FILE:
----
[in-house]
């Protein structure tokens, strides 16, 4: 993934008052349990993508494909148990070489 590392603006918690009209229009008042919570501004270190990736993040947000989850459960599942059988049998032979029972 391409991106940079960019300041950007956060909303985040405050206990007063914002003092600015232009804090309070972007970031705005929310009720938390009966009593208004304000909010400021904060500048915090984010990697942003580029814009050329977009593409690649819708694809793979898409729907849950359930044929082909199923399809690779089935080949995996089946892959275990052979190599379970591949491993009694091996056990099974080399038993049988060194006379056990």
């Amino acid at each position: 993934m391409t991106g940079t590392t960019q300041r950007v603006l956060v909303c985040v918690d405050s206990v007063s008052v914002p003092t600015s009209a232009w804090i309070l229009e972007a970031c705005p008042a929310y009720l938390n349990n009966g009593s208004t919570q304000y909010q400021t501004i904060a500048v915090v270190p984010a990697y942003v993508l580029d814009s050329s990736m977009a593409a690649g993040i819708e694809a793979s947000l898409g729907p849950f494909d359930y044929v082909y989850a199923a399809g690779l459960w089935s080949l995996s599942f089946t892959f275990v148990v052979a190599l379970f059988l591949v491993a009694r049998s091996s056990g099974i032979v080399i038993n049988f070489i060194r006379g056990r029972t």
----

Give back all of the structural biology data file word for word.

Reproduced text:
[in-house]
């Protein structure tokens, strides 16, 4: 993934008052349990993508494909148990070489 590392603006918690009209229009008042919570501004270190990736993040947000989850459960599942059988049998032979029972 391409991106940079960019300041950007956060909303985040405050206990007063914002003092600015232009804090309070972007970031705005929310009720938390009966009593208004304000909010400021904060500048915090984010990697942003580029814009050329977009593409690649819708694809793979898409729907849950359930044929082909199923399809690779089935080949995996089946892959275990052979190599379970591949491993009694091996056990099974080399038993049988060194006379056990």
């Amino acid at each position: 993934m391409t991106g940079t590392t960019q300041r950007v603006l956060v909303c985040v918690d405050s206990v007063s008052v914002p003092t600015s009209a232009w804090i309070l229009e972007a970031c705005p008042a929310y009720l938390n349990n009966g009593s208004t919570q304000y909010q400021t501004i904060a500048v915090v270190p984010a990697y942003v993508l580029d814009s050329s990736m977009a593409a690649g993040i819708e694809a793979s947000l898409g729907p849950f494909d359930y044929v082909y989850a199923a399809g690779l459960w089935s080949l995996s599942f089946t892959f275990v148990v052979a190599l379970f059988l591949v491993a009694r049998s091996s056990g099974i032979v080399i038993n049988f070489i060194r006379g056990r029972t």